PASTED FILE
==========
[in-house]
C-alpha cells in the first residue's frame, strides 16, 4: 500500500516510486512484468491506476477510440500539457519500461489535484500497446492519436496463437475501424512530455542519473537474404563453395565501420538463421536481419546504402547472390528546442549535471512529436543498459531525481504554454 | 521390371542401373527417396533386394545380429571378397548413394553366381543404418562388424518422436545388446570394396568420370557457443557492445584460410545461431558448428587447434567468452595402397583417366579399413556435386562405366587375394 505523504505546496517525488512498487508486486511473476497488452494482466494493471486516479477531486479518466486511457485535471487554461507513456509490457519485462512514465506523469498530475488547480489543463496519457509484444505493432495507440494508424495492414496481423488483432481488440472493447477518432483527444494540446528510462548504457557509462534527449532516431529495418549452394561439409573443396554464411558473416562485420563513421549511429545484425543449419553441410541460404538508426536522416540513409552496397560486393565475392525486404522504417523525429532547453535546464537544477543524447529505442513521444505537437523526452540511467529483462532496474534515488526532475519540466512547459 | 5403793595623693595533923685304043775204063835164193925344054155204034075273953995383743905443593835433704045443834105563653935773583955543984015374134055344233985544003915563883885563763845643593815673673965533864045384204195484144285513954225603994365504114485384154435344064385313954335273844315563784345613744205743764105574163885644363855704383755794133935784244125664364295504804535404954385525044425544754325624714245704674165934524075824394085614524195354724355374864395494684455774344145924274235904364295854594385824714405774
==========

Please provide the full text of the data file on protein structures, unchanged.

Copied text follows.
[in-house]
C-alpha cells in the first residue's frame, strides 16, 4: 500500500516510486512484468491506476477510440500539457519500461489535484500497446492519436496463437475501424512530455542519473537474404563453395565501420538463421536481419546504402547472390528546442549535471512529436543498459531525481504554454 | 521390371542401373527417396533386394545380429571378397548413394553366381543404418562388424518422436545388446570394396568420370557457443557492445584460410545461431558448428587447434567468452595402397583417366579399413556435386562405366587375394 505523504505546496517525488512498487508486486511473476497488452494482466494493471486516479477531486479518466486511457485535471487554461507513456509490457519485462512514465506523469498530475488547480489543463496519457509484444505493432495507440494508424495492414496481423488483432481488440472493447477518432483527444494540446528510462548504457557509462534527449532516431529495418549452394561439409573443396554464411558473416562485420563513421549511429545484425543449419553441410541460404538508426536522416540513409552496397560486393565475392525486404522504417523525429532547453535546464537544477543524447529505442513521444505537437523526452540511467529483462532496474534515488526532475519540466512547459 | 5403793595623693595533923685304043775204063835164193925344054155204034075273953995383743905443593835433704045443834105563653935773583955543984015374134055344233985544003915563883885563763845643593815673673965533864045384204195484144285513954225603994365504114485384154435344064385313954335273844315563784345613744205743764105574163885644363855704383755794133935784244125664364295504804535404954385525044425544754325624714245704674165934524075824394085614524195354724355374864395494684455774344145924274235904364295854594385824714405774